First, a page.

• Authentication and Biometrics: Topics of interest include continuous authentication methods, remote authentication, multi-factor authentication, geolocation authentication, password-based methods, device technology, mobile authentication, identity and credential management, verifiers, robustness of authentication, and reverse engineering of electronic authentication credentials. Biometric authentication methods are also of interest. However, such methods that are based on characteristics of the human body (such as physiological, neurological, and behavioral) must exhibit rich entropy for strong security guarantees and be evaluated in the context of properly defined attack models.
  • Cryptography, Applied and Theory: Topics of interest include all applications of cryptography, especially in networks, cloud computing, electronic commerce, or in any other real-world setting. Symmetric and asymmetric encryption methods such as attribute-based encryption, functional encryption, fully homomorphic encryption, program obfuscation, information theoretic security, steganography, cryptanalysis and post-quantum cryptography are also of interest. Research on side channel and leakage resilience, memory-hard functions, verifiable computation, non-malleable codes, computer-aided cryptographic proofs, and digital currencies are also in scope, as is secure multiparty computation (including querying and machine learning over distributed datasets), particularly when there are clear contributions toward the cryptographic aspects of the problem.
  • Cyber-Physical Systems (CPS): Topics of interest include research on security and privacy of cyber-physical systems that integrate sensing, computation, control, and networking into physical objects and infrastructure, connecting them to other systems, to users, and to each other. Systems of interest may or may not include humans in the loop. Also of interest are techniques for leveraging fundamental physical properties to improve security or privacy; system vulnerabilities and mitigations; system models; measuring and assessing security or privacy characteristics of systems; as well as human usability of system protection mechanisms.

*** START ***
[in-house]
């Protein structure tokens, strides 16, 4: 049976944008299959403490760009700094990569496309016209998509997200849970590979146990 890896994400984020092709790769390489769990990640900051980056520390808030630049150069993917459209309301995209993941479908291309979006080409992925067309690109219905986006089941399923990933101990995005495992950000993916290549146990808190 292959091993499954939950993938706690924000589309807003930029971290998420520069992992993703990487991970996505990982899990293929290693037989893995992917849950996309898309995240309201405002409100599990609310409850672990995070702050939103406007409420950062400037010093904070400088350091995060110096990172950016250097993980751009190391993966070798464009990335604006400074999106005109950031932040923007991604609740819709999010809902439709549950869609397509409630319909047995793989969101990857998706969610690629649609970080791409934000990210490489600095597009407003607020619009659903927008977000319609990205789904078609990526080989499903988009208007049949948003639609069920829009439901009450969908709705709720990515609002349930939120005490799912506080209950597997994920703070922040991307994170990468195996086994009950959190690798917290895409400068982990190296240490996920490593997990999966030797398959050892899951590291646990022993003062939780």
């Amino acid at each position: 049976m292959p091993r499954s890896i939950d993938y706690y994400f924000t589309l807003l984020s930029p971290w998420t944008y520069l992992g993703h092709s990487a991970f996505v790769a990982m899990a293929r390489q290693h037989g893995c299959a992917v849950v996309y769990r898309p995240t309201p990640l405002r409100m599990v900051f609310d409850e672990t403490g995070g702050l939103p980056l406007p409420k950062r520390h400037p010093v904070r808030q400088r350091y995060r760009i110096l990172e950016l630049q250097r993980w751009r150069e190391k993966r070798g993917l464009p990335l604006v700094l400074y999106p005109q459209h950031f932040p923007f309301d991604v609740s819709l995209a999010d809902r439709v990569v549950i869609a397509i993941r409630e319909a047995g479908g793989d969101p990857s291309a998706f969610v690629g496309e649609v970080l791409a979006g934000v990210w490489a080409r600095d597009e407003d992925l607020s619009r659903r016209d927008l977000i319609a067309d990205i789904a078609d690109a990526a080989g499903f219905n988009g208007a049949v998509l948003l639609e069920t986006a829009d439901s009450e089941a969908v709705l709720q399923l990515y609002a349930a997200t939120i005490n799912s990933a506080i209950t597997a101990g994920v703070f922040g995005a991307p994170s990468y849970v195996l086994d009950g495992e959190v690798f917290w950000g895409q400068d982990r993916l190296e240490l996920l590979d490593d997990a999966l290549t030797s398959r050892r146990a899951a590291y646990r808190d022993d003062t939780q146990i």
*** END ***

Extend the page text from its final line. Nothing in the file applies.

• Data Science, Machine Learning (ML), and Artificial Intelligence (AI): Topics of interest include advances in techniques and tools for modeling, analysis and visualization of data and metadata to predict, detect, and mitigate security and privacy risks. This includes advances in secure and/or privacy-aware infrastructure for data science, including dataset management, provenance, validation, and linking; secure and privacy-preserving methods for publishing actual or synthetic datasets including but not limited to differential privacy; and methods for retrieval, querying, and text and network analysis over datasets that effectively trade off security, privacy, and utility. It also includes robustness and risks of the methods themselves, including adversarial ML threats in model training (e.g., data poisoning), deployment (e.g., adversarial instances), and reuse; privacy risks including model inversion (of both model structure and underlying data) and risks to individuals such as attribute inference, re-identification, and de-anonymization; and forensic and formal methods for analyzing, auditing, and verifying security and privacy-related aspects of individual classification decisions, datasets, models, and algorithms with AI components. Also of interest is the intersection of data science, ML, and AI with human users in SaTC contexts, including privacy and security considerations around human-in-the-loop modeling; considering risks and exploitability around increasing transparency and explainability of models and AI-based algorithms; and aspects of fairness, bias, and related concepts around trustworthy algorithms that lead to unequal or exploitable security and privacy protection among users.